#blockgate and the changes to Twitter’s block behavior

I posted this yesterday on my personal blog, originally titled “Changes to Twitter’s block behavior – and a workaround.” I wanted to share it with the readers of Geek Feminism as well, as I think blocking on social networks and the right to exist in public free from harassment is something near and dear to many of our hearts, and what I hear is now being called “#blockgate” / “#restoreblock” / #restoretheblock is just the latest round in a long history of such discussions. It was a living post I updated as information came in about Twitter’s blocking policy change, hence the various updates and added Tweets.

TL;DR I hate the changes to Twitter’s blocking, and you can get around them by marking your account private, blocking the person, then going back to public. This will cause them to unfollow you. I hope the powers that Tweet reconsider this change.

Update: so this happened…

Yay!

Twitter posted an update today to their blocking functionality. In my opinion, it’s a real step backwards for the usability of Twitter for anyone with a large number of followers, or facing any kind of harassment.

It used to be that when you blocked someone, it would force them to “unfollow” you, in addition to hiding them from your mentions. This is no longer the case:

Note: If your account is public, blocking a user does not prevent that user from following you, interacting with your Tweets, or receiving your updates in their timeline. If your Tweets are protected, blocking the user will cause them to unfollow you.

The obvious objection to my objection is “well your stuff is public anyway, they could just make a new account” – the thing is, this reflects a fundamental misunderstanding of 1) how people use blocking and 2) how harassers operate.

People use blocking to force unfollows.

I have nearly 9000 followers (which I find fairly hilarious as I mostly post fart jokes, but whatevs)(clarifying for new visitors: I actually tweet about computer security, privacy, feminism, open source, and how weird being a Canadian living in the US is – and more Bitcoin jokes than fart jokes). Something that happens pretty often is that someone will follow me and start replying to things I post or retweet in an aggressive or annoying way. I am particularly conscious of when people do this to folks I retweet – I feel like I have a responsibility to not expose people I retweet to douchebaggery on my watch, so I block people who demonstrate a pattern of being jerks. My friend Ellie made this in response to one of the times I retweeted her:

retweets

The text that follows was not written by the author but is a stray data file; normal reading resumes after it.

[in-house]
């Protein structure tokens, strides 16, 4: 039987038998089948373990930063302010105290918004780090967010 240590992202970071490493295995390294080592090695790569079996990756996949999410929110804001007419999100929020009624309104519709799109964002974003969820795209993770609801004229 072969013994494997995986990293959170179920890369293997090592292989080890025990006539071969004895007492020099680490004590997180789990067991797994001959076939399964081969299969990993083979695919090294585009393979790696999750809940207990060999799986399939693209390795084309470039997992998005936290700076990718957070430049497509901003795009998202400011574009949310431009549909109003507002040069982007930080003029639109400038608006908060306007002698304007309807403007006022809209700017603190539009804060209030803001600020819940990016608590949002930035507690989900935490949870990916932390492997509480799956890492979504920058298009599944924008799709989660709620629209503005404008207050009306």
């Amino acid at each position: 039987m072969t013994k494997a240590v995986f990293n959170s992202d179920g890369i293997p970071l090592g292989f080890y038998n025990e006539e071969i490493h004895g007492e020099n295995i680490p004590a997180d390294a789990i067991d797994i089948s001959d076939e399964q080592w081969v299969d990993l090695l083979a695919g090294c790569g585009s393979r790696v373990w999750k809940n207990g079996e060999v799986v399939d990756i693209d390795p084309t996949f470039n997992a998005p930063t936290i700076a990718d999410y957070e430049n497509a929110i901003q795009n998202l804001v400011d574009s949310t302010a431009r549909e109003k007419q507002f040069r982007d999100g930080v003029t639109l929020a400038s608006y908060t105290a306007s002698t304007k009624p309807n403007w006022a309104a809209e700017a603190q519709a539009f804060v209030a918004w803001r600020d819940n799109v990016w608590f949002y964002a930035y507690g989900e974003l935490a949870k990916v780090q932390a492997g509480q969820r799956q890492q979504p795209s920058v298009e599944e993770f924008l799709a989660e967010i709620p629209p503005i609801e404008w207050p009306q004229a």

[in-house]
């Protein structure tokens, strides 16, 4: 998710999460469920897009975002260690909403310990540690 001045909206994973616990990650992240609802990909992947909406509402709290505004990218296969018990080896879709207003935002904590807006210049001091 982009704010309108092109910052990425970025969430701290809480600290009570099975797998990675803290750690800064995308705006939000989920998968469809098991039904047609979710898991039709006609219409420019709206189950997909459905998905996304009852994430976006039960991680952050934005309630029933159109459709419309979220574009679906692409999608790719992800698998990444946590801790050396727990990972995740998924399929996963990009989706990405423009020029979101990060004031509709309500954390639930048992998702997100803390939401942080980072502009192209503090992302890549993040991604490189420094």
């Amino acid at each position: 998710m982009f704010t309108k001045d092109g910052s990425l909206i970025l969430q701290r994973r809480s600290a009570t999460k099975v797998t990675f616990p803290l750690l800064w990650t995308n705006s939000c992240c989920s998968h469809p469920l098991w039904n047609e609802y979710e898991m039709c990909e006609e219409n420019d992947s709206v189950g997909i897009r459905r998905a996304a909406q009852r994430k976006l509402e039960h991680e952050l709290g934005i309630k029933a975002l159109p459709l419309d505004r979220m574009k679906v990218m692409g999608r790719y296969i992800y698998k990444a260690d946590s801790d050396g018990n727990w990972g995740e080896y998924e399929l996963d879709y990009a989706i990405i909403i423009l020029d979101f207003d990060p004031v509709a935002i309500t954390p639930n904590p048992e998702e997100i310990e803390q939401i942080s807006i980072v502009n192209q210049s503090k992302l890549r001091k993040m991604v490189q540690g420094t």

I realize that I’m directing a lot of traffic at folks when I retweet them, and I don’t want to expose them to jerks. This change prevents me from curating my followers in the same way as I curate my feed.

Harassers are easily distracted, and many just go away

Blocking, even on a public account, is surprisingly effective at dealing with low-grade harassment. Most harassers just aren’t that invested in the person they are bothering, and putting up the tiniest roadblock will make them move on to their next target. I had this conversation with a Googler shortly after G+ shipped, as its blocking behavior was at the time the same as the new Twitter behavior. I have no idea what it is now because I hate G+ and don’t use it, and I realized that this may be unintuitive to someone who hasn’t experienced harassment before – but trust me, as someone who has, it works a lot of the time. Which is great!

Update: Some who read the above argument think that it’s a “false sense of security” – there’s nothing false about effectively driving away a large percentage of drive-by harassment. I think people pretty broadly get that if you have a public feed, and block someone, that that person can just log out to read your feed – there really are a large number of users, and I say this from personal experience, who won’t bother making a new account, they will just move on. I want to keep being able to handle those users easily.

Telling users facing harassment to just make their account private punishes them, not harassers

This is just shitty and not ok, and I hope it needs no further explanation.

A Workaround

If you make your account private, then block the person, then make it public again, it emulates the old behavior and makes them unfollow you. It’s a pain, but it works. It will not prevent them from re-following you, however – so it’ll only work on the least motivated harassers.

Another Workaround

My friend shadowspar pointed out that you can still force an unfollow by marking someone as spam:

Looks like I’m going to be misusingrepurposing the spam report button more frequently :(

Update: or not:

 

One thought on “#blockgate and the changes to Twitter’s block behavior

  1. Martijn

    My initial response was also “but it gives a false sense of security!”. Now I understand it’s not about /security/: it’s not about preventing people from reading your tweets – it’s about adding a hurdle to retweet offensively. Thank you for making that point.

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